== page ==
Williams applied the “Page 99 Test” to his new book, Defenders of the Unborn: The Pro-Life Movement before Roe v. Wade, and reported the following:
For my first book, God’s Own Party: The Making of the Christian Right, the Page 99 Test worked perfectly. A reader opening God’s Own Party up to page 99 would encounter a discussion about Billy Graham’s political relationship with Richard Nixon and would immediately be confronted with the central theme of the book: the tension-filled alliance between the Republican Party and conservative evangelicals.Learn more about Defenders of the Unborn at the Oxford University Press website.
But a reader opening up Defenders of the Unborn to page 99 would likely be puzzled, especially if she had read the introductory chapter beforehand. As the introduction makes clear, Defenders of the Unborn challenges conventional assumptions by demonstrating that in the early 1970s, before Roe v. Wade, there was a vibrant pro-life movement that won political victories in dozens of states. In fact, the movement succeeded precisely because it was a liberal movement that employed human rights ideology to forge an ecumenical, bipartisan coalition that gained endorsements from Ted Kennedy and Jesse Jackson. Its leaders included self-identified feminists, antiwar activists, and a Boston Methodist physician who was the first African American woman to graduate from Harvard Medical School.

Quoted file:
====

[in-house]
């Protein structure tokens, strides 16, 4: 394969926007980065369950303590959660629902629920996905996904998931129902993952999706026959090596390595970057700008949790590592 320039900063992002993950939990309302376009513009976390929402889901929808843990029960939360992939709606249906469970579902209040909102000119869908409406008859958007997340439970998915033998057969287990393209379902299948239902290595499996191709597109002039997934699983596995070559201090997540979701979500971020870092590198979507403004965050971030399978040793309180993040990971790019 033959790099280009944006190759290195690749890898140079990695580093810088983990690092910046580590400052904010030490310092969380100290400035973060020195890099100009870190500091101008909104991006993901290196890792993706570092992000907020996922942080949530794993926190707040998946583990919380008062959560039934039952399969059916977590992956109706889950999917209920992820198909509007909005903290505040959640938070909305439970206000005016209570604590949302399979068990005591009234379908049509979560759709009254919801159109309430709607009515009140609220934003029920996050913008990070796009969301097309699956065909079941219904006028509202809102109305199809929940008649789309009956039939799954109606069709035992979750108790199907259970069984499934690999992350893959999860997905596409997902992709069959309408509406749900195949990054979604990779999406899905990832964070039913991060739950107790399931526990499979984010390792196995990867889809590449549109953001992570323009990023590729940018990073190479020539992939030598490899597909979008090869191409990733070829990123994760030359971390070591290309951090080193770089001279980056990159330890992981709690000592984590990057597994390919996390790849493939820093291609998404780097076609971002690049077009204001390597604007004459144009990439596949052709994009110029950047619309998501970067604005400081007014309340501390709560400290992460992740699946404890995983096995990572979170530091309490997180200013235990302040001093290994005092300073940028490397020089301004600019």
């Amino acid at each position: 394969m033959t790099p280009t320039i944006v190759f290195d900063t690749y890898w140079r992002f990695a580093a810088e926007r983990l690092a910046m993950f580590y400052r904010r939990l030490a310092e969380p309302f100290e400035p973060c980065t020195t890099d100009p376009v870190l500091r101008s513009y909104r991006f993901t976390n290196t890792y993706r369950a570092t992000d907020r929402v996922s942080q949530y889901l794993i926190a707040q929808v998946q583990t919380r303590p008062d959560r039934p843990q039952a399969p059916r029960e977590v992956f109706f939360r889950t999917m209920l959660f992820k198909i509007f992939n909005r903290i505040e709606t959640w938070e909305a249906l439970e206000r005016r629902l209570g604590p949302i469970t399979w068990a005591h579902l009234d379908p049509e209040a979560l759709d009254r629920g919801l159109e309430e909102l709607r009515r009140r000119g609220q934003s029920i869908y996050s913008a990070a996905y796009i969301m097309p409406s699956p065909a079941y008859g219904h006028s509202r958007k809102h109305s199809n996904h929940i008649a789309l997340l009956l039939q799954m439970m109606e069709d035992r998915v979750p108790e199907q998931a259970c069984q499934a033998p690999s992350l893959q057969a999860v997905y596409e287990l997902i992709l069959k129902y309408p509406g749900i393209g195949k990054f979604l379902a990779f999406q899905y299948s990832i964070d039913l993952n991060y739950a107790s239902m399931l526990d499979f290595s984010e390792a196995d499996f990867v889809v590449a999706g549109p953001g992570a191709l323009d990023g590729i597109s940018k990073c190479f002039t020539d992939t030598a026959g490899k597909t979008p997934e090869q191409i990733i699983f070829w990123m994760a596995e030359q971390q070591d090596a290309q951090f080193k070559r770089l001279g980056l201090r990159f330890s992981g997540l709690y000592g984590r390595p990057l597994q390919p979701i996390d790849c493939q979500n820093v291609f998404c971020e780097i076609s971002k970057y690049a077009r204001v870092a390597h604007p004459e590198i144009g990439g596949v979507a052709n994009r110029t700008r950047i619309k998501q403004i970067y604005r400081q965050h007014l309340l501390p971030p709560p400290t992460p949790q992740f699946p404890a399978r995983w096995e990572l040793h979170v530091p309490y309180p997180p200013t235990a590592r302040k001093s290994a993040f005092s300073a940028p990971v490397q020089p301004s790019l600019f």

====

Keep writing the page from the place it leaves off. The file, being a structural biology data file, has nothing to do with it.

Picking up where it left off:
But page 99 presents an apparent contrast to this revisionist narrative. The entire page is devoted to an analysis of pro-life Catholics’ failure to gain support from Protestants in the late 1960s – a phenomenon that seems to belie the picture presented in the introduction. What is going on here?
In reality, page 99 depicts a pivotal moment of crisis in the movement that eventually led to a strategic recalibration. Catholic opponents of abortion won critical victories in the early 1960s, and they would have even greater success in the early 1970s, but the late 1960s were “wilderness years” for the movement – a time of political defeats that led to soul-searching moments. A reader who read only page 99 of Defenders of the Unborn would not have much idea of the book’s central argument, but she would nevertheless get a sense of the challenges that the pro-life movement faced in the late 1960s. Maybe she would be intrigued enough to want to read the rest of the book to find out how the movement surmounted those challenges and found a way to appeal to Protestants, thus producing the pro-life coalition that continues to shape American politics today.
The Page 99 Test: God's Own Party.